It's tempting to write about these oat cakes. To crow about how substantial and belly-filling they are. To hail the sweetness of the maple and the crunch of the walnuts and the cakes' sheer, delicious, grain-filled heft.
But what I really long to talk about isn't the cakes so much as their creator.
First, though, consider the following:
I'm no stranger to being snubbed. None of us is, right? And sometimes, someone who really has no reason to look down on you will make you feel small or unworthy. I generally don't have time for crap like this, but it still hurts when it happens, as I imagine it does for you, too.
And then sometimes, other people, people whom you might expect to snub you because they've enjoyed great success and earned widespread admiration, people who seem to have it all together, will embrace you without a single ounce of snootiness. These people quietly kick stones out of your way as you forge your own path. They take the time to share what they know, to give a boost, to lend a hand.
And you may wonder: why does this first person turn her back, while this other person lights your way?
You may have been reading a lot about Heidi Swanson's gorgeous new recipe collection, Super Natural Every Day (Ten Speed, 2011).
I'm no different from the countless others who are genuinely enthralled by this understated, serene cookbook, a cookbook filled with uniquely conceived and beautifully photographed all-natural recipes. It's a book that's gauzy and light, that tiptoes, and it's all the more effective for its quiet power.
What you may not know is that Heidi Swanson, its author, has every reason to be a first class diva, and yet she's not.
And I want to thank her. Because although she may not realize it, when we met, she lit a paper bag luminaria for me, set it down gently, and made my own path a little easier to see. She has helped me and inspired me, with kindness, warmth, and personal and professional gestures both large and small.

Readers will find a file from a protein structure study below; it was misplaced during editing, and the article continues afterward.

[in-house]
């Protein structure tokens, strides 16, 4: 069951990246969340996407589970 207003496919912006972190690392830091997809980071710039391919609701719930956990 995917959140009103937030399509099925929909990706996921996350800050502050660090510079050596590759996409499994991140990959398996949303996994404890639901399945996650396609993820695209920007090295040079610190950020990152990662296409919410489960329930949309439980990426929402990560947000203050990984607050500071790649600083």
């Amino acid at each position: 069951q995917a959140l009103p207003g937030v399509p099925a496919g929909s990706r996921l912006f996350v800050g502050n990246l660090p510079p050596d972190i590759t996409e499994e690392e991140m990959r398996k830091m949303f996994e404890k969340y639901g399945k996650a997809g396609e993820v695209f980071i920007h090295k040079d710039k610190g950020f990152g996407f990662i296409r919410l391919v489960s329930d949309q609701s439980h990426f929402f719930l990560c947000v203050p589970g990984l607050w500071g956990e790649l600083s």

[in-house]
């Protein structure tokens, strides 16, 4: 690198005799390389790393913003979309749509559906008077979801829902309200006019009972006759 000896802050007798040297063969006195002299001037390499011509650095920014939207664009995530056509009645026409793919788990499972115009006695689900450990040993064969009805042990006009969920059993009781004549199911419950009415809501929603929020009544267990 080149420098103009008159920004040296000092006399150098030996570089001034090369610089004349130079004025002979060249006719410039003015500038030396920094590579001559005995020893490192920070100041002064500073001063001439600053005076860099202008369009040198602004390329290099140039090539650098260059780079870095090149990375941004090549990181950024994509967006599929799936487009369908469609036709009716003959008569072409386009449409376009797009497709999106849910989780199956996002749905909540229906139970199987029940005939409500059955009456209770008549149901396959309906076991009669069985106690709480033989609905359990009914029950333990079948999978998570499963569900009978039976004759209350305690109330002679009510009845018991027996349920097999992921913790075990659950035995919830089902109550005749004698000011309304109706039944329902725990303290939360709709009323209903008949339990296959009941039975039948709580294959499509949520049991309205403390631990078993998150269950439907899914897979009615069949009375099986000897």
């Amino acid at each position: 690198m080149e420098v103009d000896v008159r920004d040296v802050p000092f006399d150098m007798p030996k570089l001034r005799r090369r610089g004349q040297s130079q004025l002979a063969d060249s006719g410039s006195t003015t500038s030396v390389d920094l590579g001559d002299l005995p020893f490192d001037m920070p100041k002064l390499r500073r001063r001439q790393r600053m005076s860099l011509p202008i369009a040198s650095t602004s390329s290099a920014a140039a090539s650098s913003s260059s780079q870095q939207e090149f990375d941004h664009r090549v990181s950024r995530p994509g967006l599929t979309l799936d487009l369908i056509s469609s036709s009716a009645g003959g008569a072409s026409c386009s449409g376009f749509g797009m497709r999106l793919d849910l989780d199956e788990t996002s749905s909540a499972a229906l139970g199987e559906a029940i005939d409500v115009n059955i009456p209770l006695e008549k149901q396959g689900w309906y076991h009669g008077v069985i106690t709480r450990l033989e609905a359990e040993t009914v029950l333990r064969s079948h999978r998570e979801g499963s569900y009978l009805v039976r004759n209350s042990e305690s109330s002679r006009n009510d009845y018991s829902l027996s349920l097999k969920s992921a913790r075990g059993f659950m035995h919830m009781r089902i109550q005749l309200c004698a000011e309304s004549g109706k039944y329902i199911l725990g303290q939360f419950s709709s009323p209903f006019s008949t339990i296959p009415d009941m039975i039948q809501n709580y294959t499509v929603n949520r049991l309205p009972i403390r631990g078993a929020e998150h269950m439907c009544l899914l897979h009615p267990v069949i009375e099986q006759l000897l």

So. Now it's my turn. In the spirit of paying it forward, I'd like to introduce you to a few of the people I spent time with at Camp Blogaway this weekend. These are people you may not know, and that's precisely the point. Folks like Shefaly Ravula and her sister Amee Meghani, folks like Andrew Wilder and Dr. Jean Layton, folks like Jeanne Fratello, Amanda Opaluch, Stacy Spensley, Julie Grice, Kim Burnell, Sara O'Donnell, Kelly Anderson, Bree Hester, Patti Londre, Nancy Eisman, and Gina Girardot Melton. There are many more, of course, and I hope those I didn't mention forgive me. I simply can't mention them all, and some I've left off because I've featured them here before.
My suggestion to you? Make an oat cake, consider adding Heidi's beautiful book to your collection, then sit back, click around, and take a moment to discover someone new.
Then, when you're full-up, light the way for someone else, online or off.
That's just how you do it.
Recipe for Oat Cakes
oats, flax seeds, walnuts
Reprinted with permission from Super Natural Every Day: Well-Loved Recipes from My Natural Foods Kitchen by Heidi Swanson, copyright © 2011. Published by Ten Speed Press, a division of Random House, Inc.
[csr notes: This recipe jumped out at me as soon as I saw it. What I didn't expect was the hearty texture, one without the wimpiness of a standard muffin or the dryness of a classic scone. Instead, they're sweet and heavy, filling and satisying.]
3 cups / 10.5 oz / 300 g rolled oats
2 cups / 8 oz / 225 g spelt flour or whole wheat pastry flour
1/2 teaspoon aluminum-free baking powder
2 teaspoons fine-grain sea salt
1/4 cup / 1.5 oz / 45 g flax seeds
3/4 cup / 3 oz / 85 g chopped walnuts, lightly toasted (see page 219)
1/3 cup / 2.5 oz / 70 g extra-virgin coconut oil
1/3 cup / 3 oz / 85 g unsalted butter
3/4 cup / 180 ml maple syrup
1/2 cup / 2.5 oz / 70 g natural cane sugar
2 large eggs, lightly beaten
Preheat the oven to 325°F / 160°C with a rack in the top third of the oven. Butter a standard 12-cup muffin pan.
Combine the oats, flour, baking powder, salt, flax seeds, and walnuts in a large mixing bowl.
In a medium saucepan over low heat, combine the coconut oil, butter, maple syrup, and sugar and slowly melt together. Stir just until the butter melts and sugar has dissolved, but don’t let the mixture get too hot. You don’t want it to cook the eggs on contact in the next step.
Pour the coconut oil mixture over the oat mixture. Stir a bit with a fork, add the eggs, and stir again until everything comes together into a wet dough. Spoon the dough into the muffin cups, nearly filling them.
Bake for 25 to 30 minutes, until the edges of each oatcake are deeply golden. Remove the pan from the oven and let cool for a couple minutes. Then, run a knife around the edges of the cakes and tip them out onto a cooling rack. Serve warm or at room temperature.
makes 12 oat cakes